Lecture by Frances Morris: Louise Bourgeois: Tate Modern, Towers and the Mother of all spiders


From 27 November 2015




Garage Auditorium


Louise Bourgeois was the first artist to take on Tate Modern’s great Turbine Hall and when the new museum opened in May 2000 Bourgeois giant spider Maman and her three house-size towers I do, I undo, I redo were the first works of art to greet the museum’s thousands of visitors. Frances Morris, Director of Collection, International Art at Tate, commissioned the work as the first in the now famous series of Unilever installations, and worked with the artist and her team to realize this landmark site-specific project. Although her most ambitious works to date both Maman and I do, I undo, I redo have complex roots in Bourgeois earliest practice and would have been inconceivable without the experimental series of Cells which they follow. Frances will discuss challenges presented by the artist’s proposal and assess its place in the artist’s work. You can see Maman at Garage and also the models which were made in preparation for the other large works.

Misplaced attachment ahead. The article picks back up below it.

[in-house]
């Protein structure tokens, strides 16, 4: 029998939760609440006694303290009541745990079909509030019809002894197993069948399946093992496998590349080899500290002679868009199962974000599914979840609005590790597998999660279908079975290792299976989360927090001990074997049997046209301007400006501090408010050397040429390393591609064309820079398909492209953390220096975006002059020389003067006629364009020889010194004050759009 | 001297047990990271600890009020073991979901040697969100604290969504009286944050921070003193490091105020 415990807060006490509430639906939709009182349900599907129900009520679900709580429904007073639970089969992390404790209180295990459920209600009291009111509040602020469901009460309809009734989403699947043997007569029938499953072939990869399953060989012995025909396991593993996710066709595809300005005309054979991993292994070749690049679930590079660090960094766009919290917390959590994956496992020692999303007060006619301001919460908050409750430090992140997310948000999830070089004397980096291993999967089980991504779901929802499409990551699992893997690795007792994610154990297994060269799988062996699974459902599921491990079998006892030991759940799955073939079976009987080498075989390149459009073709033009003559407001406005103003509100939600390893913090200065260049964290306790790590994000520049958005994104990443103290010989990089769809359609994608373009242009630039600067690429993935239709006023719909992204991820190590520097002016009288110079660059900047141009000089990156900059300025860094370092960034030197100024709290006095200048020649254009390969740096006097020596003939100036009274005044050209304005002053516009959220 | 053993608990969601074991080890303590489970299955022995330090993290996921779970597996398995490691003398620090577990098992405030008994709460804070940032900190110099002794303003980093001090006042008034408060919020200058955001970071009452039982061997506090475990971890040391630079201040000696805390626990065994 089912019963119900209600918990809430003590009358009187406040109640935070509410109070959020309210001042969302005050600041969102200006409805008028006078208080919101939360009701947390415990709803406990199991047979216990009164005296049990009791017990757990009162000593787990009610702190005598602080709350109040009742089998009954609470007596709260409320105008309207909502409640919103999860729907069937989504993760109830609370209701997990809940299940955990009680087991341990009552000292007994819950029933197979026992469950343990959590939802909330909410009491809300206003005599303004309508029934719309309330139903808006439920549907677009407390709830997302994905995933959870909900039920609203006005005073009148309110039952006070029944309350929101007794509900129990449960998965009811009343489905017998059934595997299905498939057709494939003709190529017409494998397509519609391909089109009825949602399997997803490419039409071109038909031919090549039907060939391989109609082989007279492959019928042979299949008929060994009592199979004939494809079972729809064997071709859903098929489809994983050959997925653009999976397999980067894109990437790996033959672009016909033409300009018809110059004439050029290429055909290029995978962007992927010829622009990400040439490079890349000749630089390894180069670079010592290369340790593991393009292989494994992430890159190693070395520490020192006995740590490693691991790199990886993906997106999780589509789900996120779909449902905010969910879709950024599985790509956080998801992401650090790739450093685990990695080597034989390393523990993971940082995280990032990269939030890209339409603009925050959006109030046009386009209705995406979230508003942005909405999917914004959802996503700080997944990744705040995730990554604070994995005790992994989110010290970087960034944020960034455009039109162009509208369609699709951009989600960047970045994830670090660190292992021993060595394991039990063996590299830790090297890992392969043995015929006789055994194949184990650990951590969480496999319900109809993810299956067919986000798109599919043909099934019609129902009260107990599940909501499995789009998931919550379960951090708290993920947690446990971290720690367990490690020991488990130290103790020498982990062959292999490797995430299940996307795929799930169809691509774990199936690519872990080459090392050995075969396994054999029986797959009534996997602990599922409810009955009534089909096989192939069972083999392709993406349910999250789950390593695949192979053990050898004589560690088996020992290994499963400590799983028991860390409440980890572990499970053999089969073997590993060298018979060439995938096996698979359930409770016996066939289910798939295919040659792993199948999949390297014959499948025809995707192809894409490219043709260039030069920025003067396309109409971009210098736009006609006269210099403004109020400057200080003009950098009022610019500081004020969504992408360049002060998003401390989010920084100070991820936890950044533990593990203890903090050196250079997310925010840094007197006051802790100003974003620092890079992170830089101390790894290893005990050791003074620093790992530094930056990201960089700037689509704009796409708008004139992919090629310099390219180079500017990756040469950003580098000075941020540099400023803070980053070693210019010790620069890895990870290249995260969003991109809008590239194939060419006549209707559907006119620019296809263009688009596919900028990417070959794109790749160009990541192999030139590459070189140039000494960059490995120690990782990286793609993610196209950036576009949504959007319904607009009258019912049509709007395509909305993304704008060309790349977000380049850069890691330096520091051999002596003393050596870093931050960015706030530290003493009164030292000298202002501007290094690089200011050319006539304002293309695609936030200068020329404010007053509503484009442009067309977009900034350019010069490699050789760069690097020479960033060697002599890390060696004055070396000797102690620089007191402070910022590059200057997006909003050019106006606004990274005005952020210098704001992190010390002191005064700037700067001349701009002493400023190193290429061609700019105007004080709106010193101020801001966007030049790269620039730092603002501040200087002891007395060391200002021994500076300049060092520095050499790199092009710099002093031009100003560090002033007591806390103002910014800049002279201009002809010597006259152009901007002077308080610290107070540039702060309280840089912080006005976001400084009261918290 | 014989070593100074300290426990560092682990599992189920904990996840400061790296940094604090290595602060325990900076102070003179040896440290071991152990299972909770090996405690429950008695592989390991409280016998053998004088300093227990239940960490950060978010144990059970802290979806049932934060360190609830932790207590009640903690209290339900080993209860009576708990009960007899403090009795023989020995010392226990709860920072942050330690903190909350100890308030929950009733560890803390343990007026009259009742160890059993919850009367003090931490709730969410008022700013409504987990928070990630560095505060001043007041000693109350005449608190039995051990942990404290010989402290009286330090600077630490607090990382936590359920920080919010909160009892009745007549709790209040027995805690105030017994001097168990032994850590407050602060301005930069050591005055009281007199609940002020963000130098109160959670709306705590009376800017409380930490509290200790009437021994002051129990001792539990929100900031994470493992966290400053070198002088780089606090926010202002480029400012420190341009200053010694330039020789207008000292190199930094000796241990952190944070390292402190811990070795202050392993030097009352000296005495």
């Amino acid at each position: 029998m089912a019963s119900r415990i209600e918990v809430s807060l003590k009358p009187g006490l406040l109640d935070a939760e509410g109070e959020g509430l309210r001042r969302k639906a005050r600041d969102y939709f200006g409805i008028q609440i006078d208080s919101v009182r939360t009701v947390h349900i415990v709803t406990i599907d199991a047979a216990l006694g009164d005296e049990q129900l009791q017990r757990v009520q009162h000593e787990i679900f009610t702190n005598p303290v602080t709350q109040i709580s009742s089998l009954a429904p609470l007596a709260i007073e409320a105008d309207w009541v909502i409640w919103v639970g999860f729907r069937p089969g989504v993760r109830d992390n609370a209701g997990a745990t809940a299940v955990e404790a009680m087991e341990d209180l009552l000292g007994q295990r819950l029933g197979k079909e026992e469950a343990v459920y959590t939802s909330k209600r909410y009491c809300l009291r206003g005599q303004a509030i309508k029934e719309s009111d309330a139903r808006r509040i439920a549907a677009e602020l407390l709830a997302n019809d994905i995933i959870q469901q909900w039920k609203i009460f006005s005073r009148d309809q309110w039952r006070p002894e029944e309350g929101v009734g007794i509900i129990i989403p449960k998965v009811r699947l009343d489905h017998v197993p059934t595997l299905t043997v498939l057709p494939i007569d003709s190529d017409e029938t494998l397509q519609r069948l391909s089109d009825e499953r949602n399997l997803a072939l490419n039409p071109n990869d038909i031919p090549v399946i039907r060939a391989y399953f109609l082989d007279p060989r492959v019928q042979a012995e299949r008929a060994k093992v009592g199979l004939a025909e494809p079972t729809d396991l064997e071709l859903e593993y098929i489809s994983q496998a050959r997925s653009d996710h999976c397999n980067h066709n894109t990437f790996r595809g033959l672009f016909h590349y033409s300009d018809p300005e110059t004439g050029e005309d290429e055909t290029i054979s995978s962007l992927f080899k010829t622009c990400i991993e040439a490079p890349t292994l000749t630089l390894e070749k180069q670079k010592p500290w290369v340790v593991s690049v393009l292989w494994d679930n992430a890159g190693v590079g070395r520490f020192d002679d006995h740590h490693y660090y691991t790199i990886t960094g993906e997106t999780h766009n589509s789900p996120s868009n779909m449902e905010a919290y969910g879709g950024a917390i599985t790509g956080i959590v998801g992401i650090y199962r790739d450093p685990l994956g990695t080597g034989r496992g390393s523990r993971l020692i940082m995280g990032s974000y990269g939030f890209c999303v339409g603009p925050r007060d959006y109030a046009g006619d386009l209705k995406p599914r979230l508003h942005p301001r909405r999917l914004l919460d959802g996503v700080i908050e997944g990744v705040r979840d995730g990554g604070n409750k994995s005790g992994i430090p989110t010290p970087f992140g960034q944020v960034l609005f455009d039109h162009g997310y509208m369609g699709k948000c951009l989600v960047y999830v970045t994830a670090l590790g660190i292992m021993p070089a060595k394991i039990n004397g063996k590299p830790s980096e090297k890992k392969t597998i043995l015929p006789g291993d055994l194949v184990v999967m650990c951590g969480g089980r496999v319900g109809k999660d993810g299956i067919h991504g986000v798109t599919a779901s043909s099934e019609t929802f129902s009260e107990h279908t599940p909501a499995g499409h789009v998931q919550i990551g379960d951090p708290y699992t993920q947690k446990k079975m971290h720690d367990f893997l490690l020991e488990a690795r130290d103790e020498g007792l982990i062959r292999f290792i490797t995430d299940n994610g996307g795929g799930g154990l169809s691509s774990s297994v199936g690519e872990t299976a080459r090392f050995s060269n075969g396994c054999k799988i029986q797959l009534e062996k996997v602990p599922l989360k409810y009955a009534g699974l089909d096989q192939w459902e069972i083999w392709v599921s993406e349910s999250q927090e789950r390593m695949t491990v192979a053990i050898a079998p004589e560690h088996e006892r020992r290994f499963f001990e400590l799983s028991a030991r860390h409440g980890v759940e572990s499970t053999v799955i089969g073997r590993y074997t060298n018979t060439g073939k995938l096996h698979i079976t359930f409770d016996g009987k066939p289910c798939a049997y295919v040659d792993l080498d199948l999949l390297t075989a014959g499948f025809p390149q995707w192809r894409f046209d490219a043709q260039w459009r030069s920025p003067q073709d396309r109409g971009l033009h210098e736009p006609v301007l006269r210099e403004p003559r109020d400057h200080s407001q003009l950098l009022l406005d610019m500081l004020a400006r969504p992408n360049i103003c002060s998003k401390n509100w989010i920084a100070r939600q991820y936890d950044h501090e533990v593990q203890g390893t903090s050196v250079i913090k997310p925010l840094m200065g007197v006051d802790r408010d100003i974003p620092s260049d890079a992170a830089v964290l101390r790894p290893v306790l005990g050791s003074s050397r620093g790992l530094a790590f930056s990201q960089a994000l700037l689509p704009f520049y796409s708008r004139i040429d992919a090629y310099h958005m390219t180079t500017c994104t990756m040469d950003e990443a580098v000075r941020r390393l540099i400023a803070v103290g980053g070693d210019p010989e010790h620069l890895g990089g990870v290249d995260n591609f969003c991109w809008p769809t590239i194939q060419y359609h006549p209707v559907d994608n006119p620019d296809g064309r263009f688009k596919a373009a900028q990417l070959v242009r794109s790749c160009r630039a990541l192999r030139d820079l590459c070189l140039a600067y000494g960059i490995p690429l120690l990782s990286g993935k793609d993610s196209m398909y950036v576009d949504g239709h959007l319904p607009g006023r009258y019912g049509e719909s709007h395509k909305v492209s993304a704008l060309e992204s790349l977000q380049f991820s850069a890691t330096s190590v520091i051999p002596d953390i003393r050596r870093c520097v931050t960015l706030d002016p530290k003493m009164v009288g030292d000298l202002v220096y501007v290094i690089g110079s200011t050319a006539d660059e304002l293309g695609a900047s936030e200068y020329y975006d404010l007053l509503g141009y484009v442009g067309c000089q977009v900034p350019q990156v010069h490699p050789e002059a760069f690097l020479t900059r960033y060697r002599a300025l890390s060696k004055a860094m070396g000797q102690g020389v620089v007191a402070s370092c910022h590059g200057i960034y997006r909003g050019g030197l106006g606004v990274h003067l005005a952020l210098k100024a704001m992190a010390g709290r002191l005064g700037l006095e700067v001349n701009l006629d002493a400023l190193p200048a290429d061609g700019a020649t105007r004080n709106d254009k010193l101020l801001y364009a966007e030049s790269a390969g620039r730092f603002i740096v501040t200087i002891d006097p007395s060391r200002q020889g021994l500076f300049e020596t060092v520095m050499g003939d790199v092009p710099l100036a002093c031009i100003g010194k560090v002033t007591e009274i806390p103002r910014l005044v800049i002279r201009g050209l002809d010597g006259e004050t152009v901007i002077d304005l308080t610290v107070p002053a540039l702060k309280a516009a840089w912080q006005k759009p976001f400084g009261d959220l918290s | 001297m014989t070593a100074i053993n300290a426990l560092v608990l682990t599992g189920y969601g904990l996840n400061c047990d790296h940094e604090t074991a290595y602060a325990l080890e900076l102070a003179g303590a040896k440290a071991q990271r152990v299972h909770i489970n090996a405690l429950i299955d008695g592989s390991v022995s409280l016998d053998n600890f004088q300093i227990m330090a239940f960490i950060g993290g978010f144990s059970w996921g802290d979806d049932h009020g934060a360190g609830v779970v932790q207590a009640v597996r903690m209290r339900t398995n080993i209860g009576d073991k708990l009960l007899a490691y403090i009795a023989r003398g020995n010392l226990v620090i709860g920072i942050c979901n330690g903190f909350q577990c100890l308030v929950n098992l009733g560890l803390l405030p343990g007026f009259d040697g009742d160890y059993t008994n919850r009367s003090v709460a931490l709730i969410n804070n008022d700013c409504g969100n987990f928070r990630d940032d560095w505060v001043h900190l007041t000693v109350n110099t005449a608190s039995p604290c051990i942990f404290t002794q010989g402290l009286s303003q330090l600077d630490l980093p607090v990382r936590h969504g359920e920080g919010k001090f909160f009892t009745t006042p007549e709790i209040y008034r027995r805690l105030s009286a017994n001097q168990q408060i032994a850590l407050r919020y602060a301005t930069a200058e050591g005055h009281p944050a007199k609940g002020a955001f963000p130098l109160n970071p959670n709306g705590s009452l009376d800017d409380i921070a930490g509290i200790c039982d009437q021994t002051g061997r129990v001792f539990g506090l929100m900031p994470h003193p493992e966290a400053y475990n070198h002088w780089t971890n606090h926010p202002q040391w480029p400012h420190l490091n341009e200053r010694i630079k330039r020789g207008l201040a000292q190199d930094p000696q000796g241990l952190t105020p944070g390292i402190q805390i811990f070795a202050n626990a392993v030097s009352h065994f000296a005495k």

Small-scale models of the enormous towers I DoI Undo, and I Redo can be seen in the Wunderkammer on the third floor of the Museum. Garage is also presenting the monumental bronze spider Maman (1999), which you can see on the square in front of the Museum.


Frances Morris — director of Collection, International Art, Tate. Frances was one of the founding curators of Tate Modern and has been responsible for curating the permanent collection displays as well as many temporary exhibitions since its opening in 2000. Aside from the Turbine Hall commission Frances has curated Louise Bourgeois: Stiches in Time for IMMA in 2003 and the major retrospective for Tate Modern, Pompidou, LAMOCA and Guggenheim in 2007. Since then she has made retrospectives of work by Yayoi Kusama and Agnes Martin. She is currently working with Catherine Grenier on an exhibition of Alberto Giacometti for 2017.